University leaders in Hong Kong have been urged to rediscover their role as the city’s “moral guides” by supporting students involved in mass protests.
Ahead of the new academic year, speculation has mounted about how university leaders will manage to remain outside the political fray once students return to campus, having kept largely silent during the escalation of demonstrations since June. Many claim that the scale of the pro-democracy protests – with an estimated 2 million people at one rally – indicates that they are a social movement rather than merely a student affair.
The perceived failure of campus heads to speak out against police brutality or other violence directed towards protesters has, however, been repeatedly criticised by student leaders. In a joint statement, leaders of students’ unions condemned a letter signed by 12 vice-chancellors that urged students to stay away from Yuen Long, where demonstrators had been attacked by a pro-Chinese mob dressed in white T-shirts.
“Turning a blind eye to the brutality of [the] Hong Kong police force and discouraging students from fighting for freedom of Hong Kong in such dreaded times” was a “cold-blooded act” displaying “ignorance”, read the statement, which compared vice-chancellors’ actions unfavourably with the interventions made during the student-led Umbrella Movement protests in 2014.
“[When] there were rumours of imminent shooting by the police force, then vice-chancellor of Hong Kong University Peter Mathieson, and vice-chancellor of Chinese University of Hong Kong Joseph Sung visited the students in Admiralty in person at once, with an intent to prevent the police force from shooting,” the joint statement added.
Michael O’Sullivan, associate professor of English at the Chinese University of Hong Kong, said he was disappointed by the failure of university presidents to back a “truth commission” proposed by Roland Chin, president of Hong Kong Baptist University.
“The idea received a lukewarm response, and other university heads failed to endorse it when pressured by students’ union members,” said Dr O’Sullivan, who also praised Professor Chin’s decision to question the arrest of a students’ union leader for buying a laser pointer.
“In a society where universities are celebrated, university heads need to step forward to offer guidance and support to the thousands of young people who feel they are sometimes standing up alone for Hong Kong’s future,” he said.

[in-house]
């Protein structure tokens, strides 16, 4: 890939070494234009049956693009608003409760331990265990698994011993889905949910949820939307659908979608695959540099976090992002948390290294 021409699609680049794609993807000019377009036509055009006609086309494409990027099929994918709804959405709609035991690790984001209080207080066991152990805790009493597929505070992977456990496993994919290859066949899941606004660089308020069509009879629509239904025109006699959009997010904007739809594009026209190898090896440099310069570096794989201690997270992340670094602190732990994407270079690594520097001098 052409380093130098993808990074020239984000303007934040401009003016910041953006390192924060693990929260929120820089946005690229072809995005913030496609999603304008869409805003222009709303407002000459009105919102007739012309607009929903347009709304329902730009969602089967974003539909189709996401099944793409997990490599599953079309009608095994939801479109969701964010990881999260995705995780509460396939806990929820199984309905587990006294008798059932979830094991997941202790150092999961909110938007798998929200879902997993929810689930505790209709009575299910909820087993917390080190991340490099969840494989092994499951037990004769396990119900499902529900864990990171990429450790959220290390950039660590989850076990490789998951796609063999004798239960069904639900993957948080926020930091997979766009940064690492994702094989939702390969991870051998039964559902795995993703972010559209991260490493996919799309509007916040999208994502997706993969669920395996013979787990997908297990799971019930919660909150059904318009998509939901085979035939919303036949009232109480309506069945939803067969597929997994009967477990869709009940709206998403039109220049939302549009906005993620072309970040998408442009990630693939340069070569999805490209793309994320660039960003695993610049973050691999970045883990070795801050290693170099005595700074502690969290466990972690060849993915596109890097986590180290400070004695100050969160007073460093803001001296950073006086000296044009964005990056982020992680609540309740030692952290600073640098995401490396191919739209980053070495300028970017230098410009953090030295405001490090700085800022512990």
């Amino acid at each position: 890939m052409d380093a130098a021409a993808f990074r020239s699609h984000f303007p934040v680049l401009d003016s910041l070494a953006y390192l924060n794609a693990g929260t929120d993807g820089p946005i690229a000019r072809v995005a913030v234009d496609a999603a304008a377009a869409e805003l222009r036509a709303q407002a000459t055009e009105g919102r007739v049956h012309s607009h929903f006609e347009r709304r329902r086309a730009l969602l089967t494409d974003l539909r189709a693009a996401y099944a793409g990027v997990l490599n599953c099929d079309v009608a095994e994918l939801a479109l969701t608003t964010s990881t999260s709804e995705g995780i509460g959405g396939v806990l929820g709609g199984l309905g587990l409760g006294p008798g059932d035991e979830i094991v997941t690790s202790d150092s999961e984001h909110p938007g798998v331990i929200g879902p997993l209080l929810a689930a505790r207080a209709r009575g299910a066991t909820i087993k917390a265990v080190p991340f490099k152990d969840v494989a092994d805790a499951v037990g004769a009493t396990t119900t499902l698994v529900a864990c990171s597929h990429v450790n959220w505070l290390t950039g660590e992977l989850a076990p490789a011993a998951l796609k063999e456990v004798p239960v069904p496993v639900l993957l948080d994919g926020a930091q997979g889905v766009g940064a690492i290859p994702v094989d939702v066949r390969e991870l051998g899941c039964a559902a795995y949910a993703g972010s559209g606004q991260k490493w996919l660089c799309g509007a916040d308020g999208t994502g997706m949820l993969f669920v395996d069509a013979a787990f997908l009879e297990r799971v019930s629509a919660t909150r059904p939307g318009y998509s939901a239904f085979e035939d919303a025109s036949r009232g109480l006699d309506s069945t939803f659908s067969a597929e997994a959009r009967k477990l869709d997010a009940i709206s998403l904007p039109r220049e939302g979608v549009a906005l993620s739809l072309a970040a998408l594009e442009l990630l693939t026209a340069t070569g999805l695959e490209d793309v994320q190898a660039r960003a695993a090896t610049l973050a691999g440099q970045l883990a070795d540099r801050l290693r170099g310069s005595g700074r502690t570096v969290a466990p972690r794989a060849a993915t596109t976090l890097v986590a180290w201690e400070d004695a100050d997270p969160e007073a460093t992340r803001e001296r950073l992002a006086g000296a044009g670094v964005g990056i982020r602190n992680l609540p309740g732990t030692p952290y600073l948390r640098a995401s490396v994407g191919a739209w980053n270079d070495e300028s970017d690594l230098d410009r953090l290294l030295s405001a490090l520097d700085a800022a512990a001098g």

“If the university heads keep silent and do not take more of a stand to guide their own students, then universities themselves are in danger of losing their reputation in Hong Kong as keepers of [its] core values.”
Protesters’ demands include the withdrawal of a now-suspended extradition bill, and the introduction of universal suffrage. A survey of protesters at 12 different demonstrations, which was conducted by academics at four Hong Kong universities, found that the majority were aged between 20 and 29 and had completed higher education.
Much criticism has focused on Xiang Zhang, vice-chancellor of the University of Hong Kong, who said he was “disheartened” by the storming of the legislature on 1 July, which he described as a “destructive act”. Some 2,000 students signed a petition condemning his words but welcomed the China-born scientist’s public meeting with them two weeks later.
Tao Zhang, senior lecturer in Nottingham Trent University’s School of Arts and Humanities, said Xiang Zhang’s “condemnation” of the demonstrations was significant for the leader of an institution widely held as a “beacon of liberal thought”.
“The principles the demonstrators are defending – democracy, liberty, social justice, freedom of thought and expression – precisely mirror the informing ideals of modern universities and values of global citizenship they seek to cultivate,” Tao Zhang said.
He said he understood that it was “prudent” for universities to maintain the “low-key stance” of neither criticising students nor the government, which provides the bulk of their funding.
But if students make good on threats to hold protests on campus in the new term, “university managers will face extremely difficult questions”, he said.
“To move against the protesters would signal capitulation to Beijing and the abandonment of the ‘one country, two systems’ principle [and] could be seen across the world as a betrayal of fundamental academic values,” Tao Zhang said.
An HKU spokeswoman said that Xiang Zhang had “on more than one occasion, expressed his stance on violence, stressing that violence is never a solution, and that he is personally against violence of any kind, by any party, at any juncture and for any reason”.
“In the midst of recent protests, the university and Professor Zhang have repeatedly urged students to make their personal safety and that of others their highest priority. Furthermore, the president believes that listening to one another and having constructive dialogues is the way to resolve differences,” the spokeswoman said.
The spokeswoman said that senior staff had been meeting with students and academics “to address issues that have been raised and reflected in the current social debate”.
Print headline: Stand up for protesters, Hong Kong v-cs urged